The grapefruit is a subtropical citrus tree known for its sour fruit, an 18th-century hybrid of a pomelo and an orange first bred in Barbados. When found, it was named the ‘forbidden fruit.’ The flesh is segmented and acidic, varying in color depending on the cultivars, which include white, pink, and red pulps of varying sweetness. The grapefruit was known as the shaddock until the 19th century. Its current name alludes to clusters of the fruit on the tree, which often appear similar to grapes. Botanically, it was not distinguished from the pomelo until the 1830s, when it was given the name Citrus paradisi. Its true origins were not determined until the 1940s.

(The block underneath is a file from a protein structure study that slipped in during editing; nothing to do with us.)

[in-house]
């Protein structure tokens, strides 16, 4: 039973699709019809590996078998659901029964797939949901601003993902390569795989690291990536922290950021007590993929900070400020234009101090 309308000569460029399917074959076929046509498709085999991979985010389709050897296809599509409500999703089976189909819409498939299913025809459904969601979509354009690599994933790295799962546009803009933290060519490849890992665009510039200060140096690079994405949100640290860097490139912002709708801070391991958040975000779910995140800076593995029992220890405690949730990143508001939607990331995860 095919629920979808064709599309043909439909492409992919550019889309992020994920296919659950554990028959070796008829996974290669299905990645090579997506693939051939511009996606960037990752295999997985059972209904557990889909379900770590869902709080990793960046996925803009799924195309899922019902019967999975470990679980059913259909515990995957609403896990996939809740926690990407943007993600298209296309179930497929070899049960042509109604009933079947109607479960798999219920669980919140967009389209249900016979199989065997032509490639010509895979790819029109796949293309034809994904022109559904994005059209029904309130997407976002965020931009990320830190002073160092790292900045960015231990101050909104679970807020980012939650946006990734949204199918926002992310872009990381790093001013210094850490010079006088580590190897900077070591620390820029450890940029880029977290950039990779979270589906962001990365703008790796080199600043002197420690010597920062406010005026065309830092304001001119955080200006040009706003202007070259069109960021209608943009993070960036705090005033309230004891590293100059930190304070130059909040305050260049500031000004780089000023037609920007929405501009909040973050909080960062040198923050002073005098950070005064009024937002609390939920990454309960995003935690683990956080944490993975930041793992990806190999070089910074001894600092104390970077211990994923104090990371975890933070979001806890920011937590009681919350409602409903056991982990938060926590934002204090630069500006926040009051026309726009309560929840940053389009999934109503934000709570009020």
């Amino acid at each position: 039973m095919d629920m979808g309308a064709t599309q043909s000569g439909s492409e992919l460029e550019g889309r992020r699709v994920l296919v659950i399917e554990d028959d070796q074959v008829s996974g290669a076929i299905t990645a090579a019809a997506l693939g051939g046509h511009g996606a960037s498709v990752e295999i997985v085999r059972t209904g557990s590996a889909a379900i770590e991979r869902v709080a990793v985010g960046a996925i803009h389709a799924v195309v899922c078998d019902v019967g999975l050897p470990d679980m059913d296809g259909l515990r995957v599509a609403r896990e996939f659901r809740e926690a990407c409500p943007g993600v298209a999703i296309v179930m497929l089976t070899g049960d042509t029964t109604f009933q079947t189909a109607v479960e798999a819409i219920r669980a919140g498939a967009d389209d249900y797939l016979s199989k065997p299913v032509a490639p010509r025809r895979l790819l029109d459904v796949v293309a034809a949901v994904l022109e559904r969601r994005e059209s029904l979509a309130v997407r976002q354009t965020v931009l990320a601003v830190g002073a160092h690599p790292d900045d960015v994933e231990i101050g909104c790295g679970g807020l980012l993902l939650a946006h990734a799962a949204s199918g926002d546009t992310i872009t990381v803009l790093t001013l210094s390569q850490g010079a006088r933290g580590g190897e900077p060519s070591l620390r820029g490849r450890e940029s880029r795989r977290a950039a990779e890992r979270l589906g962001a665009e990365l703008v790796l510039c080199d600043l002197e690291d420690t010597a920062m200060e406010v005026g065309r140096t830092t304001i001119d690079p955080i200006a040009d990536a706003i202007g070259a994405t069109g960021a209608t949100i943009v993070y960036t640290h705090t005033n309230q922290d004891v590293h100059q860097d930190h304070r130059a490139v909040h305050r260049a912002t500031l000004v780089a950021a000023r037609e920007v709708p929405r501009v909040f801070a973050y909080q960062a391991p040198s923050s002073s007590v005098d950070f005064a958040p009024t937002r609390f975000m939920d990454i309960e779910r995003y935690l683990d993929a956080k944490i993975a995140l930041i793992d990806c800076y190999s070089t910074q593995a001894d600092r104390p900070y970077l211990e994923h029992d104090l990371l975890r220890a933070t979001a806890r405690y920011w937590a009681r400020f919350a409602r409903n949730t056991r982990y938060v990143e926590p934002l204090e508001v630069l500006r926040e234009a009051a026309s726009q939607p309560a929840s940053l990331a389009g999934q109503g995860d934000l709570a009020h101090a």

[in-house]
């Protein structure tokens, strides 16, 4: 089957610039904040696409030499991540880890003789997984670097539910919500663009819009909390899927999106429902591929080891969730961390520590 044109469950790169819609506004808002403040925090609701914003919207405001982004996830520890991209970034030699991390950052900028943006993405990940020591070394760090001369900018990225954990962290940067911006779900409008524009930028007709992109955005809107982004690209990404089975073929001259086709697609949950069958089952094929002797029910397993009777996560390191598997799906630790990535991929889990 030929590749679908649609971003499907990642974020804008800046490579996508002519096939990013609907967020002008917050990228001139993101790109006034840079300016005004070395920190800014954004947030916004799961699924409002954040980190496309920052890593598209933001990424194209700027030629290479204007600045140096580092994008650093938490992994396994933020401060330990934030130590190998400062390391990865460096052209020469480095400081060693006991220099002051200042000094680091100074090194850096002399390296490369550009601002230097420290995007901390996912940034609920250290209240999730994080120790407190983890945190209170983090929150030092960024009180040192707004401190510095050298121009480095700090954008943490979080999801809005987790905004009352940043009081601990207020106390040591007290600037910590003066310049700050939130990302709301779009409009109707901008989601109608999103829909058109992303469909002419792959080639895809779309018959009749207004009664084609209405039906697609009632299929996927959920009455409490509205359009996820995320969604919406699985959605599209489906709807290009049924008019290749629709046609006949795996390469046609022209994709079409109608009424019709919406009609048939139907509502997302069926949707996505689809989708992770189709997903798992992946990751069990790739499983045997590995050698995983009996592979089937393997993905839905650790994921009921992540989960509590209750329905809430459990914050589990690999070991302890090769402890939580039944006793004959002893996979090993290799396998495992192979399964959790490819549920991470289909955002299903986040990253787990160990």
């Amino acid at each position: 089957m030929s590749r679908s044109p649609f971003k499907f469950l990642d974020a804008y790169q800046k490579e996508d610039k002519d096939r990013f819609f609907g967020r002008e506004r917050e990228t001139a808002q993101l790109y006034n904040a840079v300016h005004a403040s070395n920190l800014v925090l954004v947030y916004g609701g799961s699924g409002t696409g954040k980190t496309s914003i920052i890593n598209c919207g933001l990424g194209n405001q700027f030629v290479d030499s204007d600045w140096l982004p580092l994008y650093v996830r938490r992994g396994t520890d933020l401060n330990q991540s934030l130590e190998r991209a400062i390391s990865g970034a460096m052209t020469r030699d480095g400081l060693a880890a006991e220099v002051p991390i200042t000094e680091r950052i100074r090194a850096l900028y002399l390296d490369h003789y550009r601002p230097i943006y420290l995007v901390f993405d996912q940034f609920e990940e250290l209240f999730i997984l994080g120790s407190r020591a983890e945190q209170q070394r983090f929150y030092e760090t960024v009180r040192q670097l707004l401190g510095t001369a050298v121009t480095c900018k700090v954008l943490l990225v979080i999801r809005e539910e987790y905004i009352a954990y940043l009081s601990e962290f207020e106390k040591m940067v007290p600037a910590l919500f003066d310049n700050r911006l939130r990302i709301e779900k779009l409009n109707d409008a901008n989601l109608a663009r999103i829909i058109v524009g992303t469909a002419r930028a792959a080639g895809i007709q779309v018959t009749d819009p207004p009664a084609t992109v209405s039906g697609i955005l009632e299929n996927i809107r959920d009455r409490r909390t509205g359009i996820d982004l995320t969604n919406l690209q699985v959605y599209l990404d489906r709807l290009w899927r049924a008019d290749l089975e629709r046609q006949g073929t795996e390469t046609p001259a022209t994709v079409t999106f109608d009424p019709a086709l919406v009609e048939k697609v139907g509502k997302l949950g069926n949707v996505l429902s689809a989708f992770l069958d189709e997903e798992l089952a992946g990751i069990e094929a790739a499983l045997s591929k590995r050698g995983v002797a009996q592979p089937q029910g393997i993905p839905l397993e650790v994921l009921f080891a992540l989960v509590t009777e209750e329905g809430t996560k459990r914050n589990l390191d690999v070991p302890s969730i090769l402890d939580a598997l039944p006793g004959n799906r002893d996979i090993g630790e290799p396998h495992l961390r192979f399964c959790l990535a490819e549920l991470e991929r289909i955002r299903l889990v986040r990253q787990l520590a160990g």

Grapefruit mercaptan, a sulfur-containing terpene, is one of the substances which has a strong influence on the taste and odor of grapefruit, compared with other citrus fruits. Grapefruit can have a number of interactions with drugs, often increasing the effective potency of compounds. In particular grapefruit and bitter oranges are known to interact with statins (a type of choloesterol drug). Because of this unique property, grapefruit has a very bitter taste when mixed with milk or similar dairy products. Grapefruit is an excellent source of many nutrients and phytochemicals that contribute to a healthy diet.


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